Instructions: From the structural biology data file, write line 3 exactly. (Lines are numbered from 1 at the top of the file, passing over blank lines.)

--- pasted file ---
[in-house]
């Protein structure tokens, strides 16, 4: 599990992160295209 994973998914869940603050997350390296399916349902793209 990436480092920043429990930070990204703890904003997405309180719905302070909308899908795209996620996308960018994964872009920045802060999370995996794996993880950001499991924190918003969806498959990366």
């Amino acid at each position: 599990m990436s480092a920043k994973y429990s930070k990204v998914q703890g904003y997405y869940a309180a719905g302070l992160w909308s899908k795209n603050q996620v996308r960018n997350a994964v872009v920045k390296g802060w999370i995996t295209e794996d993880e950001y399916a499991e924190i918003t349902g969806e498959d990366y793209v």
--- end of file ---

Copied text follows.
């Amino acid at each position: 599990m990436s480092a920043k994973y429990s930070k990204v998914q703890g904003y997405y869940a309180a719905g302070l992160w909308s899908k795209n603050q996620v996308r960018n997350a994964v872009v920045k390296g802060w999370i995996t295209e794996d993880e950001y399916a499991e924190i918003t349902g969806e498959d990366y793209v």